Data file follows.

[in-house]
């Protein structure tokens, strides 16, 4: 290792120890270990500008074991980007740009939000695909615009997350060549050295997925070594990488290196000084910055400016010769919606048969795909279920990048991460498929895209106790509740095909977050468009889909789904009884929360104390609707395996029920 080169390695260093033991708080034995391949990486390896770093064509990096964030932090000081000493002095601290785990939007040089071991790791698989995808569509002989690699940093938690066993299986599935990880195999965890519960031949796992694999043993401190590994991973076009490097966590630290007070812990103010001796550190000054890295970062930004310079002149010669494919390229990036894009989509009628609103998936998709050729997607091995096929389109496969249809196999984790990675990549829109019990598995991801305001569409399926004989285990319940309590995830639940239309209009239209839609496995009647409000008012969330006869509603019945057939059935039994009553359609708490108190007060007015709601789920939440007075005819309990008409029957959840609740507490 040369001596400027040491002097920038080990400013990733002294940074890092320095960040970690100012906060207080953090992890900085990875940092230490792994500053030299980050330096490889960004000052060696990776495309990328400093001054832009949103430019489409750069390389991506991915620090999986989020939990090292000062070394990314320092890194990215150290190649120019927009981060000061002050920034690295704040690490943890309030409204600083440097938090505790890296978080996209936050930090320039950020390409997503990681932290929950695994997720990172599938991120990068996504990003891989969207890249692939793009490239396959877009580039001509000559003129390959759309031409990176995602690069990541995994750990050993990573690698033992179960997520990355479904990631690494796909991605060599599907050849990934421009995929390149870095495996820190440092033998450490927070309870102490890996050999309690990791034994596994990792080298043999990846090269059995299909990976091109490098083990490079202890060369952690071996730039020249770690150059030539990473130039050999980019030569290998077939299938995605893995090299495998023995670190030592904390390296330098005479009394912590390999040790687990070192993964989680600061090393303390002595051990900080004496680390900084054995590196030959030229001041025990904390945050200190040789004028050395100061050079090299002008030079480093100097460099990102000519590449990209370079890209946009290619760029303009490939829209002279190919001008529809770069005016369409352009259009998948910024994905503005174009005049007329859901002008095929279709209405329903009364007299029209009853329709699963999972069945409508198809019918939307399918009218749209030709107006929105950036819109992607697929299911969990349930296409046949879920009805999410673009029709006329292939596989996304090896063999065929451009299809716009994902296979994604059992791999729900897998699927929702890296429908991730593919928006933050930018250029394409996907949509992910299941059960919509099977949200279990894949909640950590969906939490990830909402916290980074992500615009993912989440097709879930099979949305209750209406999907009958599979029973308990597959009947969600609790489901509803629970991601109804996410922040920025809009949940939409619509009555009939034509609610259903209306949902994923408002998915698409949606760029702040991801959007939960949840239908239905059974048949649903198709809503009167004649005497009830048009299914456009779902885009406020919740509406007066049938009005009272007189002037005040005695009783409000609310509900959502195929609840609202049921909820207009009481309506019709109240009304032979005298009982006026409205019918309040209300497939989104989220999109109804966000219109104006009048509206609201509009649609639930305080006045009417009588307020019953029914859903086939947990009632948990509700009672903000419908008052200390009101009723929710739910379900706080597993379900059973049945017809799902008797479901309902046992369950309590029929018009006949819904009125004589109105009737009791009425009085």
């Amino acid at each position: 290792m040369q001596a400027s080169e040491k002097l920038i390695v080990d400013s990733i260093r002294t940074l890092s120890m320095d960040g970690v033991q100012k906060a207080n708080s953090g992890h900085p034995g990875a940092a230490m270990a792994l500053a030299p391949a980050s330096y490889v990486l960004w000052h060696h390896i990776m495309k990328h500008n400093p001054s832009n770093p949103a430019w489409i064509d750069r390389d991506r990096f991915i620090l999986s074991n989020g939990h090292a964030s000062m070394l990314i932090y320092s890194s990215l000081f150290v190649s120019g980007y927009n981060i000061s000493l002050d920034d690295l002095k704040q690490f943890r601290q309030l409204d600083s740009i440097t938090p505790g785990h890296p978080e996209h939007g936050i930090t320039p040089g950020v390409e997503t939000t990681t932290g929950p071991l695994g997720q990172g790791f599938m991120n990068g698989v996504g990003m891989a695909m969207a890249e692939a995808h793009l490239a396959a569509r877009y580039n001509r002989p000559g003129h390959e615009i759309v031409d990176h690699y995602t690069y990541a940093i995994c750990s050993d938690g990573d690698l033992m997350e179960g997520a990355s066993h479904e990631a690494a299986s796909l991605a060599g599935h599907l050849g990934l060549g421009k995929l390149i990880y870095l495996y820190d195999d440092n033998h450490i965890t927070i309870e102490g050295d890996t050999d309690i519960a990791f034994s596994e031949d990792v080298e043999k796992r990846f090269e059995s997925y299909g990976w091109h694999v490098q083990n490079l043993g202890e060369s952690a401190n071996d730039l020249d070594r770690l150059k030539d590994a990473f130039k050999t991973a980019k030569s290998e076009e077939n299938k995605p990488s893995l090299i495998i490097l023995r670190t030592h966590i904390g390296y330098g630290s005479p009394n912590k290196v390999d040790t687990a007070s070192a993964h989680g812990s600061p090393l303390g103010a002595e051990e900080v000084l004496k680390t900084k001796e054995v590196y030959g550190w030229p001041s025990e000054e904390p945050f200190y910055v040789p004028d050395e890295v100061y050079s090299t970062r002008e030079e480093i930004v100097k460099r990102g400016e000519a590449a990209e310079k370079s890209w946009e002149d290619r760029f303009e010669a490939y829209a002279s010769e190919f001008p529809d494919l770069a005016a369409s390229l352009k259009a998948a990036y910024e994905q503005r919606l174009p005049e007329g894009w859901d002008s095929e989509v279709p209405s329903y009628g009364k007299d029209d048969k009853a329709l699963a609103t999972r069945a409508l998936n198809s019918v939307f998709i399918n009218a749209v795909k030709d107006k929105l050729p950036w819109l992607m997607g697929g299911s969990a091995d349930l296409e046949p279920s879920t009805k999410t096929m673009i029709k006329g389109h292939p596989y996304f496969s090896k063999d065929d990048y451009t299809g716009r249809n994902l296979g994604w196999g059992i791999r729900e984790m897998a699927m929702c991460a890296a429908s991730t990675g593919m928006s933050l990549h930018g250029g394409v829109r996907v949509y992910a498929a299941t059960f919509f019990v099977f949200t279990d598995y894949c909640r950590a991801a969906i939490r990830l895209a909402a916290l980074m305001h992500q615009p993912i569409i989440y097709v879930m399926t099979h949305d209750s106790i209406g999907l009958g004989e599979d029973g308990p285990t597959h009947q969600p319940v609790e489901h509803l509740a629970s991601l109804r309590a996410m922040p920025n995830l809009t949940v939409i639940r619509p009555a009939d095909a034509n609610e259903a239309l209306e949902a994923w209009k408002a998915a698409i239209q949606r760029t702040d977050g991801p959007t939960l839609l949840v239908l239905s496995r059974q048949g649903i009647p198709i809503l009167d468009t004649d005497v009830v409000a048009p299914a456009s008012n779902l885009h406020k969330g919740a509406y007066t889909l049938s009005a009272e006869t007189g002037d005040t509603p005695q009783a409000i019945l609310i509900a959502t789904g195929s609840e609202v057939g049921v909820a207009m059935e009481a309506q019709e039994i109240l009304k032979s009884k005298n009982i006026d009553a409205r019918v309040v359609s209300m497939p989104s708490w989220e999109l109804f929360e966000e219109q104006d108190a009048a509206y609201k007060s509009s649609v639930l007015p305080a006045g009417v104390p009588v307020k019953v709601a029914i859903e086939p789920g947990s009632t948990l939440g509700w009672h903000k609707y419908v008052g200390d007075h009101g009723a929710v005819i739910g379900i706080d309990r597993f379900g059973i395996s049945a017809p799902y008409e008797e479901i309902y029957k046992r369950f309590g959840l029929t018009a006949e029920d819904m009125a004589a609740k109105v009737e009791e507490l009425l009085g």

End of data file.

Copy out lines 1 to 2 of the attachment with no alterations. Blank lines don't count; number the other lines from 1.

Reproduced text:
[in-house]
């Protein structure tokens, strides 16, 4: 290792120890270990500008074991980007740009939000695909615009997350060549050295997925070594990488290196000084910055400016010769919606048969795909279920990048991460498929895209106790509740095909977050468009889909789904009884929360104390609707395996029920 080169390695260093033991708080034995391949990486390896770093064509990096964030932090000081000493002095601290785990939007040089071991790791698989995808569509002989690699940093938690066993299986599935990880195999965890519960031949796992694999043993401190590994991973076009490097966590630290007070812990103010001796550190000054890295970062930004310079002149010669494919390229990036894009989509009628609103998936998709050729997607091995096929389109496969249809196999984790990675990549829109019990598995991801305001569409399926004989285990319940309590995830639940239309209009239209839609496995009647409000008012969330006869509603019945057939059935039994009553359609708490108190007060007015709601789920939440007075005819309990008409029957959840609740507490 040369001596400027040491002097920038080990400013990733002294940074890092320095960040970690100012906060207080953090992890900085990875940092230490792994500053030299980050330096490889960004000052060696990776495309990328400093001054832009949103430019489409750069390389991506991915620090999986989020939990090292000062070394990314320092890194990215150290190649120019927009981060000061002050920034690295704040690490943890309030409204600083440097938090505790890296978080996209936050930090320039950020390409997503990681932290929950695994997720990172599938991120990068996504990003891989969207890249692939793009490239396959877009580039001509000559003129390959759309031409990176995602690069990541995994750990050993990573690698033992179960997520990355479904990631690494796909991605060599599907050849990934421009995929390149870095495996820190440092033998450490927070309870102490890996050999309690990791034994596994990792080298043999990846090269059995299909990976091109490098083990490079202890060369952690071996730039020249770690150059030539990473130039050999980019030569290998077939299938995605893995090299495998023995670190030592904390390296330098005479009394912590390999040790687990070192993964989680600061090393303390002595051990900080004496680390900084054995590196030959030229001041025990904390945050200190040789004028050395100061050079090299002008030079480093100097460099990102000519590449990209370079890209946009290619760029303009490939829209002279190919001008529809770069005016369409352009259009998948910024994905503005174009005049007329859901002008095929279709209405329903009364007299029209009853329709699963999972069945409508198809019918939307399918009218749209030709107006929105950036819109992607697929299911969990349930296409046949879920009805999410673009029709006329292939596989996304090896063999065929451009299809716009994902296979994604059992791999729900897998699927929702890296429908991730593919928006933050930018250029394409996907949509992910299941059960919509099977949200279990894949909640950590969906939490990830909402916290980074992500615009993912989440097709879930099979949305209750209406999907009958599979029973308990597959009947969600609790489901509803629970991601109804996410922040920025809009949940939409619509009555009939034509609610259903209306949902994923408002998915698409949606760029702040991801959007939960949840239908239905059974048949649903198709809503009167004649005497009830048009299914456009779902885009406020919740509406007066049938009005009272007189002037005040005695009783409000609310509900959502195929609840609202049921909820207009009481309506019709109240009304032979005298009982006026409205019918309040209300497939989104989220999109109804966000219109104006009048509206609201509009649609639930305080006045009417009588307020019953029914859903086939947990009632948990509700009672903000419908008052200390009101009723929710739910379900706080597993379900059973049945017809799902008797479901309902046992369950309590029929018009006949819904009125004589109105009737009791009425009085």